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Posts from the ‘Gin’ Category


Review: Greenbar City Bright Gin

Greenbar City Bright Gin was launched August 2017.  National distribution will follow early 2018.  The husband and wife team of Melkon Khoskovian and Litty Matthew have crafted a gin to honor the many flavors of the vibrant immigrant Los Angeles food scene.  From the aromatic herbs of East and South Asia, to floral and earthy flavors of Mexico, and the Middle East, this is how Angelenos eat.  Did I mention Litty is a Cordon Bleu trained chef.  City Bright Gin is made from their Tru Organic Vodka base.  Organic Juniper Berries sourced from scenic groves in Bulgaria, ancho chiles, angelica, basil, California Bay, cardamom, cassia, coriander, cubib, black cumin, fennel, grapefruit, lemon balm, lemon, lemongrass, kaffir lime, lime, pink peppercorn, Sichuan peppercorn, peppermint, spearmint, and star anise are steeped for 7-10 days and then re-distilled in a pot still.  Vapor path distillation is not used because they want the biggest/boldest flavors and aromas.  This translates into better richer cocktails.       Read more »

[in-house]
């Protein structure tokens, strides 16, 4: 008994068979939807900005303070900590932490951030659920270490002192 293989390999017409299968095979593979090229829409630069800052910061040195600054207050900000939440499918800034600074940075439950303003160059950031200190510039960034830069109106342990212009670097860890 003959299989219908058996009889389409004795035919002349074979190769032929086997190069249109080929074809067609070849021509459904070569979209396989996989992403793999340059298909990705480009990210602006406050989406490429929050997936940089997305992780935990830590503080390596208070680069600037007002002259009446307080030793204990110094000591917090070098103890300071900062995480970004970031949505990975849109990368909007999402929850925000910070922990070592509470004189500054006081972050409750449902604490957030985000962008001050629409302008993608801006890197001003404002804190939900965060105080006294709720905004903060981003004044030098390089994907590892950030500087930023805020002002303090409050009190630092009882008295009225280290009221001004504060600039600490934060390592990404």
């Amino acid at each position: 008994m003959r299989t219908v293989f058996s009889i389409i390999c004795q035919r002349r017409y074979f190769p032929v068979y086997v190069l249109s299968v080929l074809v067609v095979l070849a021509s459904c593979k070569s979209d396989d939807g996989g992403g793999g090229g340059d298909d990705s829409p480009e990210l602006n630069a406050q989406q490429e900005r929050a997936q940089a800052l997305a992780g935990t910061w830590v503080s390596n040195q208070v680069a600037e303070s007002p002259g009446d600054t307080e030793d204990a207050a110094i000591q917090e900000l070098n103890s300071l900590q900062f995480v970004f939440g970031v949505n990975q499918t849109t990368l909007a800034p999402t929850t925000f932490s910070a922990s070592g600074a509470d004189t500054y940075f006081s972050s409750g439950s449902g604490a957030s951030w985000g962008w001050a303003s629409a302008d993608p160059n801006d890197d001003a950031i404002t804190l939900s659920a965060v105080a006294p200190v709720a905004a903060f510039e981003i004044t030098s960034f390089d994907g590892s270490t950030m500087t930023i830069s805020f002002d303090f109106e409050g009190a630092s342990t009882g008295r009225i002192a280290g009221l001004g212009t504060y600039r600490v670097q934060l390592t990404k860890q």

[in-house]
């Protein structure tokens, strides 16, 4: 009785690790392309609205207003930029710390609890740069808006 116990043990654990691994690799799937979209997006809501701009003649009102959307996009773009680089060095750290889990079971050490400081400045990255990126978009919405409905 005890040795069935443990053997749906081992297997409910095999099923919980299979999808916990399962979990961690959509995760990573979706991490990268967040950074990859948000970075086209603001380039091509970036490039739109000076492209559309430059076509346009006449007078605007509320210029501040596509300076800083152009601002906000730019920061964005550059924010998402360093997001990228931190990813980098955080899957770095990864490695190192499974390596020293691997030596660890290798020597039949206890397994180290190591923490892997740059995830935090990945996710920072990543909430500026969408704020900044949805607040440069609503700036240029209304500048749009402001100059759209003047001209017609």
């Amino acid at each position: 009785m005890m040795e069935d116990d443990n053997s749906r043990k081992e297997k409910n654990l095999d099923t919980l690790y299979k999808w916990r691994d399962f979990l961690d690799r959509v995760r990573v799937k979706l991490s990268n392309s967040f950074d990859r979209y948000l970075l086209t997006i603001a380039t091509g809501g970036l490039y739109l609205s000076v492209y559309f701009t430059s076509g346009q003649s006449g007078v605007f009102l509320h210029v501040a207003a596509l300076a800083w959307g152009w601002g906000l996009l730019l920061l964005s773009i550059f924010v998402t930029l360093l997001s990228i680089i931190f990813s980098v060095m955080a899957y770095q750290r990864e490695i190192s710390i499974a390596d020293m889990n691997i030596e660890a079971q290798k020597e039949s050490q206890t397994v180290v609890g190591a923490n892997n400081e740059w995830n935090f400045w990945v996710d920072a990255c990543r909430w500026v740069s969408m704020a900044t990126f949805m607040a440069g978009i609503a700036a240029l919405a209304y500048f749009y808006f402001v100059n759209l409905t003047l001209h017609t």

Review: Citadelle Gin

Citadelle Gin ImageCitadelle Gin, at 19, may hold the title as the gin with the most botanicals.  It was introduced in the US in 1998 and is the result of Cognac Ferrand setting out to create one of the worlds finest gins.  To achieve this they researched, found, and updated an 18th century recipe.  Citadelle is triple distilled from the worlds finest whole grain wheat harvested in the Frances Beauce region and brewed with natural spring water.  It is distilled in small Charentais copper pot stills with a naked flame.  These are the same pot stills used to make Pierre Ferran Cognac.  19 Botanicals including coriander from Morocco, orange peel from Mexico, cardamom and nutmeg from India, licorice from China, cubeb pepper from Java, juniper, savory, violet, and star anise from France, fennel from the Mediterranean, iris for Italy, cinnamon from Sri Lanka, almonds and lemon rind from Spain, cassia from Indochina, angelica from Germany, grains of paradise from West Africa, and cumin from Holland are cold infused for 72 hours before bottling at 88 proof. Read more »